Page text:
Structural analysis in nonsymbiotic hemoglobins: what can we learn from inner cavities?

TitleStructural analysis in nonsymbiotic hemoglobins: what can we learn from inner cavities?
Publication TypeJournal Article
Year of Publication2011
AuthorsSpyrakis, F, Luque FJ, Viappiani C
JournalPlant science : an international journal of experimental plant biology
Pagination8 - 13
Date Published2011/07//
KeywordsArabidopsis Proteins/chemistry; Crystallography, Plant; Hemoglobins/chemistry; Hydrophobic and Hydrophilic Interactions; Nitric Oxide/metabolism; Oxygenases/chemistry; Plant Proteins/chemistry; Protein Structure, Tertiary, X-Ray; Gene Expression Regulation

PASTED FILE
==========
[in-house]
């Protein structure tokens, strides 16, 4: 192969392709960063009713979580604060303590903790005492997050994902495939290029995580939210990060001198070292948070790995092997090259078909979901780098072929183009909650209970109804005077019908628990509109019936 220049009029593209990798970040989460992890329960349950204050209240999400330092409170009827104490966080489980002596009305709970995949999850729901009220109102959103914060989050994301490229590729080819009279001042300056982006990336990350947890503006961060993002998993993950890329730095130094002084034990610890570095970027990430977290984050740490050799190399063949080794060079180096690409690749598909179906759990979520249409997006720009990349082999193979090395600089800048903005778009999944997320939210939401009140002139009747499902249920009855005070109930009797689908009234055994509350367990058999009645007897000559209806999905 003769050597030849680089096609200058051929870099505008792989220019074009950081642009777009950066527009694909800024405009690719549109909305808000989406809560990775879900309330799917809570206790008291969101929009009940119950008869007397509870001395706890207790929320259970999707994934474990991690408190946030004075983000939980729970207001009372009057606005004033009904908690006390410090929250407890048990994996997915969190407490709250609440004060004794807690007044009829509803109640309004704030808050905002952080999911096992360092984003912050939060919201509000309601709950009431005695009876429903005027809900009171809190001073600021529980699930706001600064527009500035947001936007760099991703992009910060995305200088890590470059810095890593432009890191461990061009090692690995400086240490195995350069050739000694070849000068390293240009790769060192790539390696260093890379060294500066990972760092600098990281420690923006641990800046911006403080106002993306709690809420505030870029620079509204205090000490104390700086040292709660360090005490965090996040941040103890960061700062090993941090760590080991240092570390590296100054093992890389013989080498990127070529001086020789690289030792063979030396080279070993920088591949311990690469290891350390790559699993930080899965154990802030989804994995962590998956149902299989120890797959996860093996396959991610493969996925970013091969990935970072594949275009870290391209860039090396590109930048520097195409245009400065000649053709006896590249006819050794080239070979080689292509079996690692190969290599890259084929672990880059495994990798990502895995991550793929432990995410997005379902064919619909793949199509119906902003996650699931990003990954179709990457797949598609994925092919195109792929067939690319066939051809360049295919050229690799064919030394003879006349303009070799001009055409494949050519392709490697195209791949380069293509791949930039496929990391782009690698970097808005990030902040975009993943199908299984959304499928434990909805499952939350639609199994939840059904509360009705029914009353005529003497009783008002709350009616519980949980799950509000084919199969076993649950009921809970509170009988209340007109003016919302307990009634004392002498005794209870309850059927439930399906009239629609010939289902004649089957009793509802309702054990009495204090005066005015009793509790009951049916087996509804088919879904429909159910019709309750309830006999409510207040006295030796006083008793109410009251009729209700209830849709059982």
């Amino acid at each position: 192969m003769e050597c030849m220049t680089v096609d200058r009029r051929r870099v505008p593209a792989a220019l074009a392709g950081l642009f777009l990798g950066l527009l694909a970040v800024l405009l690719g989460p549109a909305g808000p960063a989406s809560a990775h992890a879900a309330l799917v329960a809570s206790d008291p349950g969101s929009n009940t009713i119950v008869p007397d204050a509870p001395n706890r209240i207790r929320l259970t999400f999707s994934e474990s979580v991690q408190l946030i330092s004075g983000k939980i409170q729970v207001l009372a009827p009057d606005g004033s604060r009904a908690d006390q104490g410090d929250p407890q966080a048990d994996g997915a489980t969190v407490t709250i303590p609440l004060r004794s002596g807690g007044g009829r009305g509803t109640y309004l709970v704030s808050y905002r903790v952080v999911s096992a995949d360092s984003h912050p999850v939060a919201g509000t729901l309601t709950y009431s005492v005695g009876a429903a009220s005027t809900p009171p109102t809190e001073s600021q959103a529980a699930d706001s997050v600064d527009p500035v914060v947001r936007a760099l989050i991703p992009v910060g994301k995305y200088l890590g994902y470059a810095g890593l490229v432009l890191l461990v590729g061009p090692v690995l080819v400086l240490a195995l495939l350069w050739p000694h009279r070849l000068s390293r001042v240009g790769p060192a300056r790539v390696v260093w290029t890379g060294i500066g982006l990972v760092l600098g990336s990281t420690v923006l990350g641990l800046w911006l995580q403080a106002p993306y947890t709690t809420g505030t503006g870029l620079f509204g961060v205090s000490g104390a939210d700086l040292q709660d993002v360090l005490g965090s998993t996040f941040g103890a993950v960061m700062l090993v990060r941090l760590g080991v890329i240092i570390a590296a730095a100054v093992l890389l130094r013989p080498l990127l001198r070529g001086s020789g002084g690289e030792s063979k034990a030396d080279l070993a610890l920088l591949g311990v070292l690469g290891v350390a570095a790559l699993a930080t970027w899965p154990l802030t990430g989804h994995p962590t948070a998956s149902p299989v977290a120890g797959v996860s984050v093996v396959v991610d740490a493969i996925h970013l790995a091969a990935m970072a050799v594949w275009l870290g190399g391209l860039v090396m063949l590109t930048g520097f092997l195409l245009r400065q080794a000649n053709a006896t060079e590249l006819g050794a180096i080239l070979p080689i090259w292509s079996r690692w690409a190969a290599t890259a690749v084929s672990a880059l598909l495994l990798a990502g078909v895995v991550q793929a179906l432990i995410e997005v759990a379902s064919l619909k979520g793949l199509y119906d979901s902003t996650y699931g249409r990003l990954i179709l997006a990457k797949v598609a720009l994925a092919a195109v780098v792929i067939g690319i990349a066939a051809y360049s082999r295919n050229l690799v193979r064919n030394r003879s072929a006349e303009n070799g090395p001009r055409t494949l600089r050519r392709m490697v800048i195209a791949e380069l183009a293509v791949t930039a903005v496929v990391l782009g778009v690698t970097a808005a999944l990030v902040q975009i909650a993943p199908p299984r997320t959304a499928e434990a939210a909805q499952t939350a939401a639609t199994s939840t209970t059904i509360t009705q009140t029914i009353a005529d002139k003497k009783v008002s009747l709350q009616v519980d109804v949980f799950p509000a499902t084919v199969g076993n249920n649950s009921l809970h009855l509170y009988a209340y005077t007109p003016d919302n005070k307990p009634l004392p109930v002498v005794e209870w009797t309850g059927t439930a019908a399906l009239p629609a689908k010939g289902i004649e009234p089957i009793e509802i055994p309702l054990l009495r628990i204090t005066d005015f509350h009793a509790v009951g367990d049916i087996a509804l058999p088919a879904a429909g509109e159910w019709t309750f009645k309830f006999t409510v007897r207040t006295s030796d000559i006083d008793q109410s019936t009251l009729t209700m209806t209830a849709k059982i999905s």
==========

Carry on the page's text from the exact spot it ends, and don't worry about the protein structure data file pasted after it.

AbstractPlants contain three classes of hemoglobins which are not associated with nitrogen fixing bacteria, and have been accordingly termed nonsymbiotic hemoglobins. The function of nonsymbiotic hemoglobins is as yet mostly unknown. A NO dioxygenase activity has been proposed and demonstrated for some of them in vitro. In this context, a sound molecular mechanism that relates the structure with the biological activity is crucial to suggest a given physiological role. Insight into such a mechanism is now facilitated by recent progress made in both experimental and computational techniques. These studies have highlighted a number of key structural features implicated in the function of nonsymbiotic hemoglobins. The bis-histidyl hexacoordination of the heme in both its ferric and ferrous states provides a powerful and general tool to modulate reactivity, protein dynamics, and shape of the cavities. In addition, the specific arrangement of distal cavity residues provides effective protection against autoxidation. Inspection of the static crystal structures available for both liganded and unliganded states seems unsufficient to explain the function of these proteins. Function appears to be intimately linked with protein flexibility, which influences the dynamical behavior of inner cavities, capable of delivering apolar reactants to the reaction site, and removing charged reaction products. In this mini review, we demonstrate how the integration of information derived from experimental assays and computational studies is valuable and can shed light into the linkage between structural plasticity of nonsymbiotic hemoglobins and their biological role.